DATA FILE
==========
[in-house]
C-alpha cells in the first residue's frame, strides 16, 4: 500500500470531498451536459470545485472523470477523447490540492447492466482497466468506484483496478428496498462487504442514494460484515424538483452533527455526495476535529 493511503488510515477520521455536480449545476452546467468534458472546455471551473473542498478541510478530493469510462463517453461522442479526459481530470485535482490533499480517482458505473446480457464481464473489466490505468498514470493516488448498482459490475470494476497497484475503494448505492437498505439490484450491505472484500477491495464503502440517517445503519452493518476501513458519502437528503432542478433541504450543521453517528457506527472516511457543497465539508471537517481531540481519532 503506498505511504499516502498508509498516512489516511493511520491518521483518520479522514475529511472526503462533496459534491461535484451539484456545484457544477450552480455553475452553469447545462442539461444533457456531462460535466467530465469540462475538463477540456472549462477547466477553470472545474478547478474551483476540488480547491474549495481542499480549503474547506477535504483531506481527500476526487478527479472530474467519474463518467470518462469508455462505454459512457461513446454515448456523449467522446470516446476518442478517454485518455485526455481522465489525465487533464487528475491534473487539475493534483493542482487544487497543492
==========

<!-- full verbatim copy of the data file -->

[in-house]
C-alpha cells in the first residue's frame, strides 16, 4: 500500500470531498451536459470545485472523470477523447490540492447492466482497466468506484483496478428496498462487504442514494460484515424538483452533527455526495476535529 493511503488510515477520521455536480449545476452546467468534458472546455471551473473542498478541510478530493469510462463517453461522442479526459481530470485535482490533499480517482458505473446480457464481464473489466490505468498514470493516488448498482459490475470494476497497484475503494448505492437498505439490484450491505472484500477491495464503502440517517445503519452493518476501513458519502437528503432542478433541504450543521453517528457506527472516511457543497465539508471537517481531540481519532 503506498505511504499516502498508509498516512489516511493511520491518521483518520479522514475529511472526503462533496459534491461535484451539484456545484457544477450552480455553475452553469447545462442539461444533457456531462460535466467530465469540462475538463477540456472549462477547466477553470472545474478547478474551483476540488480547491474549495481542499480549503474547506477535504483531506481527500476526487478527479472530474467519474463518467470518462469508455462505454459512457461513446454515448456523449467522446470516446476518442478517454485518455485526455481522465489525465487533464487528475491534473487539475493534483493542482487544487497543492